There are at least three major obstacles you'd need to overcome to create such a system that is both useful and secure.
First, the user will have to enter his private key into the web interface. RSA keys are typically at least 1024 bits long, so even if you use the relatively efficient base64 encoding (which is probably a bad choice as many of the characters used are visually similar) the user will have to enter 171 meaningless characters. With a keyboard, this will be tedious and error-prone.
Finally, there is the security of the hardware and software running the client code. If the hardware and software the user uses is compromised (for instance with a keylogger) the secrets can be captured there. So to be safe, the user will only be able to use computers he controls. And if you can only use a computer you control, many of the advantages of a web-based system over a traditional client-server system are negated.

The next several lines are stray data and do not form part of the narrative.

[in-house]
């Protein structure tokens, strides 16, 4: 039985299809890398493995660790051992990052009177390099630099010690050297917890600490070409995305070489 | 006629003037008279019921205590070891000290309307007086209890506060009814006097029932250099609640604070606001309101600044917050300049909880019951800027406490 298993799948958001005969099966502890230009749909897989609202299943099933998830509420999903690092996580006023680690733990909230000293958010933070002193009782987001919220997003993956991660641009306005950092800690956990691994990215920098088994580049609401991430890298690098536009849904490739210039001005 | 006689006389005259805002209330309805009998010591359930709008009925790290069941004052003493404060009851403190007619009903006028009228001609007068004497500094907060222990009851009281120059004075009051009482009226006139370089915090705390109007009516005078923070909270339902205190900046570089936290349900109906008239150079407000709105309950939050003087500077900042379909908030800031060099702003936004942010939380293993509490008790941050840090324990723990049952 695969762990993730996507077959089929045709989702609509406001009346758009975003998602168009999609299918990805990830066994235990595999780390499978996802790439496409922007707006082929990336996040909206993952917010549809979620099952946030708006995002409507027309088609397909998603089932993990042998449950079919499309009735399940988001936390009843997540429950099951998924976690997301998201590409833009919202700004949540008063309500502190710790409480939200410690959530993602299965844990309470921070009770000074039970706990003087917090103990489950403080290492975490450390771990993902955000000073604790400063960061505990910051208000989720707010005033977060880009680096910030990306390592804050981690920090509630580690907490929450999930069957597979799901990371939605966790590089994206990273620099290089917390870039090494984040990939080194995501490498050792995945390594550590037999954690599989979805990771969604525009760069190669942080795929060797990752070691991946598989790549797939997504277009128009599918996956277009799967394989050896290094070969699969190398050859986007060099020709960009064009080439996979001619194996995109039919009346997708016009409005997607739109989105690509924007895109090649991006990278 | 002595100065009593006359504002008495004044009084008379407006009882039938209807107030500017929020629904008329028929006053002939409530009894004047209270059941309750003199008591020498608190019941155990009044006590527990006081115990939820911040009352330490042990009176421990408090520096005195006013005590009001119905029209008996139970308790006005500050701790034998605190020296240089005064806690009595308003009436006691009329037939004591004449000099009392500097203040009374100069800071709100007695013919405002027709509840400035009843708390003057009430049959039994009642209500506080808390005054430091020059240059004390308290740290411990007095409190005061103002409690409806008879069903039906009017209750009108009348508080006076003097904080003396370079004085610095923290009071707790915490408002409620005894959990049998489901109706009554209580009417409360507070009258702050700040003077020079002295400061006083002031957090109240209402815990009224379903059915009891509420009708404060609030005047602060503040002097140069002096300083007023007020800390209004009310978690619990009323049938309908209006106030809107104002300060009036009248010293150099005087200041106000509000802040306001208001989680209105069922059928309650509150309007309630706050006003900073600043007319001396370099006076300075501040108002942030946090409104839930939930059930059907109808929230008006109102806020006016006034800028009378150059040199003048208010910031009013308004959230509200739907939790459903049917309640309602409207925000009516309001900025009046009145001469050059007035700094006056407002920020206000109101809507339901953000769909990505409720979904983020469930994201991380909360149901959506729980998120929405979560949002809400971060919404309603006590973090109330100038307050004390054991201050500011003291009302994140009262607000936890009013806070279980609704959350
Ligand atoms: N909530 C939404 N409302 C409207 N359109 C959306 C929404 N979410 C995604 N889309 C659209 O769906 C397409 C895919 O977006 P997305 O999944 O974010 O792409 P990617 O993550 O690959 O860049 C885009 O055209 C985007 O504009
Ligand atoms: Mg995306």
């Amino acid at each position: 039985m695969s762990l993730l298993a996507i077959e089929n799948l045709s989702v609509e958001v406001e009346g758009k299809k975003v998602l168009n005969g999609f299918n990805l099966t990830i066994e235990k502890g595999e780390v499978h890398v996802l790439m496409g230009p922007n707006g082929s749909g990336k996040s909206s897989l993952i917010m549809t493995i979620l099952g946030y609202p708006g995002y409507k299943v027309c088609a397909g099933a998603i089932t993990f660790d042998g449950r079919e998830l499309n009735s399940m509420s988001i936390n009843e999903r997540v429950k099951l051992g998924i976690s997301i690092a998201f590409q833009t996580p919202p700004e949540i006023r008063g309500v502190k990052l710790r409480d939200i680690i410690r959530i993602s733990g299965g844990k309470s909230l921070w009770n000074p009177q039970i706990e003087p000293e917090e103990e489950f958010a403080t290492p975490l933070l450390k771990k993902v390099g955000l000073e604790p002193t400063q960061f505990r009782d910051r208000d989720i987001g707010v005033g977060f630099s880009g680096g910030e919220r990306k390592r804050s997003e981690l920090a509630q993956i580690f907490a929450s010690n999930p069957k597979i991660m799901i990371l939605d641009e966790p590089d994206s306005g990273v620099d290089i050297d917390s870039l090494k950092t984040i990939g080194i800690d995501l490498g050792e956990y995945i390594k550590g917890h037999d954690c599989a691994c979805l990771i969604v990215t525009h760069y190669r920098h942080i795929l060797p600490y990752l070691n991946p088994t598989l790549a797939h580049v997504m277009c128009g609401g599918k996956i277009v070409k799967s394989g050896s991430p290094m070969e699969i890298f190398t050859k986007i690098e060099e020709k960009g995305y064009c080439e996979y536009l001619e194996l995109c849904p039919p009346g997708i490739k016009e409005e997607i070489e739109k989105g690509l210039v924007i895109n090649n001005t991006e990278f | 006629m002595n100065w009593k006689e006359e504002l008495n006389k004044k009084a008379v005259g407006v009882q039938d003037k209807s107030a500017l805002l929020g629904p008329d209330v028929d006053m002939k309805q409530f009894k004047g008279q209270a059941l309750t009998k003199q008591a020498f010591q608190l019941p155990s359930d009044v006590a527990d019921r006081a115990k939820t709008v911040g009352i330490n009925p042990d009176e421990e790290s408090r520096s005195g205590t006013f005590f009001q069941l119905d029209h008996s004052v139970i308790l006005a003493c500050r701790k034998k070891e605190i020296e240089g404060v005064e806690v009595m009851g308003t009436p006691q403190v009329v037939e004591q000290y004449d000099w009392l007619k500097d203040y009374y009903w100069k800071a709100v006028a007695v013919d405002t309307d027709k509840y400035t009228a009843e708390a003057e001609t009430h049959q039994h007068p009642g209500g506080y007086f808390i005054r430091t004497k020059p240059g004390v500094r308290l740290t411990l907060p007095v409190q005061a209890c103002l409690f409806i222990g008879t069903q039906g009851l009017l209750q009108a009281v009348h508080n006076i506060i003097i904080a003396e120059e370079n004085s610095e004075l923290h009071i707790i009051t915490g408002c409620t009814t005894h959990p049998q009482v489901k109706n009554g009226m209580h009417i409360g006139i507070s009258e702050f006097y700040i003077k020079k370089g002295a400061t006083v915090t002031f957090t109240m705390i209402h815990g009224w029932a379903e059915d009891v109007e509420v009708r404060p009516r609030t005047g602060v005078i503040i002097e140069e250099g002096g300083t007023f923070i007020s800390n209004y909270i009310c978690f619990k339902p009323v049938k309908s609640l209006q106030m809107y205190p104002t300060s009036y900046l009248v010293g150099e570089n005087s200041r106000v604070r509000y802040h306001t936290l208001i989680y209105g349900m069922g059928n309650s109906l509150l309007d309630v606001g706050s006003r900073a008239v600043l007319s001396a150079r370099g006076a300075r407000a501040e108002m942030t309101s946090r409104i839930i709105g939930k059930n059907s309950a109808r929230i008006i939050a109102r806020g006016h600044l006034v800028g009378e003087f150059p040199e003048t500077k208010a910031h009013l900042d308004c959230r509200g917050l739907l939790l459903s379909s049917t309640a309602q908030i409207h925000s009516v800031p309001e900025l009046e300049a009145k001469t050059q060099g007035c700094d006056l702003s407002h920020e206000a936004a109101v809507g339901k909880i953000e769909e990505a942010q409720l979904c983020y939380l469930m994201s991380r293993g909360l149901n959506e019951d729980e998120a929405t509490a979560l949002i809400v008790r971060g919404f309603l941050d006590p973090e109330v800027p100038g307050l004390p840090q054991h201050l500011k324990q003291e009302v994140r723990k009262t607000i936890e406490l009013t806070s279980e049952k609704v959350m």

If you can tackle those problems, storing the public keys on the server as Inerdial seems like a good choice, although you'd then have the problem that the user has no way of knowing if the public key sent by the server is really controlled by the person to whom they want to give their password and not by an attacker.